As a busy not-for-profit or charitable organization, your website is your most important online presence. It is likely one of the first places a user will find out information about your organization and engage with your organization. As such, we put together this short list of items that will help you audit your own website and put your organization on track to build user engagement, build trust and convert visitors into being active with your not-for-profit.
A Good Content Management System
Being able to quickly make website updates and changes is crucial. As your key online presence, it’s vital that your website is always as up to date as possible with events, news and information. Having to set aside large chunks of time to make a few changes means that it will often be something that gets pushed down your to-do list as seemingly more critical tasks take priority. We cannot stress enough how important it is to prioritize your website to ensure that your organization is always building engagement and meeting your lead generating needs.
A good content management system is a fundamental way to ensure that website tasks are less time-consuming, easy for staff to handle and, ideally, add value to your workflow by building in functions that streamline your processes. An example of this might be a website that also keeps track of publications and media, and can give you metrics like who’s opened your latest newsletter. A popular content management system that we like to work with is WordPress. WordPress is used on over 74 million websites, is incredibly customizable to suite your individual website’s needs and there is an incredible amount of additional software available that any not-for-profit organization would find useful.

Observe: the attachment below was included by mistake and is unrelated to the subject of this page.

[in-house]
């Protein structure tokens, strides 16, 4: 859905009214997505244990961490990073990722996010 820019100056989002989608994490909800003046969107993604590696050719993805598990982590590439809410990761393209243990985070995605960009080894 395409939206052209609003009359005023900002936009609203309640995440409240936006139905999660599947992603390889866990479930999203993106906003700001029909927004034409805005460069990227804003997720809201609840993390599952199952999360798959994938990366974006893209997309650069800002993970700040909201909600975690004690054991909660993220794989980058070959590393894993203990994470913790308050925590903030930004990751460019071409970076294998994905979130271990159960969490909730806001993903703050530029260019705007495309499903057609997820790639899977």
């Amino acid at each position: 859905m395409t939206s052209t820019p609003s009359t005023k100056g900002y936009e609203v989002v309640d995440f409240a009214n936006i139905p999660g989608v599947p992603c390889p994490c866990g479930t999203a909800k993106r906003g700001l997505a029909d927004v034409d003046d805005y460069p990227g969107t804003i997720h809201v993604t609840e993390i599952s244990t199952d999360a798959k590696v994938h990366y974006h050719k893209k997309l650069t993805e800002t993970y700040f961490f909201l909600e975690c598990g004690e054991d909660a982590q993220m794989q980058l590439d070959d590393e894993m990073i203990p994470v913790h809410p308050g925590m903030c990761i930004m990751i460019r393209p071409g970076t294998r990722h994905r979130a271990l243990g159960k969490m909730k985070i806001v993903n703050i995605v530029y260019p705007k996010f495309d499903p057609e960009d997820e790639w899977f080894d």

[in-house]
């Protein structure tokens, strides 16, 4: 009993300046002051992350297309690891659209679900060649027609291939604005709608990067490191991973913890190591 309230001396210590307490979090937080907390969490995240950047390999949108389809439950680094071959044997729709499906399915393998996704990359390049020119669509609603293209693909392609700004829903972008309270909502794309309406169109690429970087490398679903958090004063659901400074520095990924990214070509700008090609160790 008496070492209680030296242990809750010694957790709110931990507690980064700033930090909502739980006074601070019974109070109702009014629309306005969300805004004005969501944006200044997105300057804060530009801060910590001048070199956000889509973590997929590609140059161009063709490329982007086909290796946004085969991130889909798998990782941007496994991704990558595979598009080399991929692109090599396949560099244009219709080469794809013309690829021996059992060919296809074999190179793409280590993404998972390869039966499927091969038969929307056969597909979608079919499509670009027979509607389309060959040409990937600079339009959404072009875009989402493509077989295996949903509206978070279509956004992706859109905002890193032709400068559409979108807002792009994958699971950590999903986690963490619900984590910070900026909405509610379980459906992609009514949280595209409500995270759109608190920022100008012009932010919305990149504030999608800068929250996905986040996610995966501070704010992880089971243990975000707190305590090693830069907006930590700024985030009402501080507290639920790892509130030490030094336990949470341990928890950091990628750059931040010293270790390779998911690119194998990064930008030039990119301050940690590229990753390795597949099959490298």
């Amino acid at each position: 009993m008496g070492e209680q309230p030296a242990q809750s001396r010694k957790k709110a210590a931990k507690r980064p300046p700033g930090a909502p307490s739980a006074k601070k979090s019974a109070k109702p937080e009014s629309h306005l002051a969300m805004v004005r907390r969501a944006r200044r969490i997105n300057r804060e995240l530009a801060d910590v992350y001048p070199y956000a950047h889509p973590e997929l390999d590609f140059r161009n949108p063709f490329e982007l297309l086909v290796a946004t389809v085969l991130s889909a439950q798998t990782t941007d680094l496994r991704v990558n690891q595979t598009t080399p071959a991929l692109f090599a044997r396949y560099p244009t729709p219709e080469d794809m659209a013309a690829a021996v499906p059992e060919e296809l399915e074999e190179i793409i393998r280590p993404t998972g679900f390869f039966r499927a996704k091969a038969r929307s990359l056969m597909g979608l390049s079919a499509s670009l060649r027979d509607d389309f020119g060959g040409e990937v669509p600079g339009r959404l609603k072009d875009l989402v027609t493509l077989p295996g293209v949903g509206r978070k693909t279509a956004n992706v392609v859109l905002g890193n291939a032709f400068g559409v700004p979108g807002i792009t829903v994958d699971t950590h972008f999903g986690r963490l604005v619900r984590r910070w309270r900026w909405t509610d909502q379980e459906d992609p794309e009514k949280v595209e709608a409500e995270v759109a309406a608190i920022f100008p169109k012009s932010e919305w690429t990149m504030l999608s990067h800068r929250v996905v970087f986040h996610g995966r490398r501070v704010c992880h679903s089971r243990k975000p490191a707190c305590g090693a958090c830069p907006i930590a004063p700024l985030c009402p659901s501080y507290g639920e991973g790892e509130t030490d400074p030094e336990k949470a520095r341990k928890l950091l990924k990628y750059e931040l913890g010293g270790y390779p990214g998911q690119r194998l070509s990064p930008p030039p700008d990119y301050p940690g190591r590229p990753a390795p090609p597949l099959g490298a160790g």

A Mobile Friendly Design and Layout
There are two reasons you want a mobile friendly layout, also commonly referred to as responsive web design. The first and most obvious one is usability: if a user on a cell phone lands on your website and it is not responsive, the content will not adjust to display optimally on their device. In this scenario, according to Google, over 60% of users will leave and not even continue to navigate through the website. As more and more website visitors actively browse the internet on mobile devices, that accounts for an absolutely huge loss of traffic.
Secondly, an un-responsive website layout hurts your ranking with Google. It is always ideal to have a website that is prioritized by Google when users search for your relevant keywords, ensuring that your website is one of the first ones to be listed. One of the metrics that Google ranks critically is if your website has a mobile friendly, responsive layout. Websites that meet this requirement will have a huge ranking advantage with Google over websites that are not responsive. If you find that your website is not ranking well with Google, this would be the absolute first place to start. And while it is not the only metric that Google looks at, it is easily one of the most important.
A Working Phone Number and Listed Address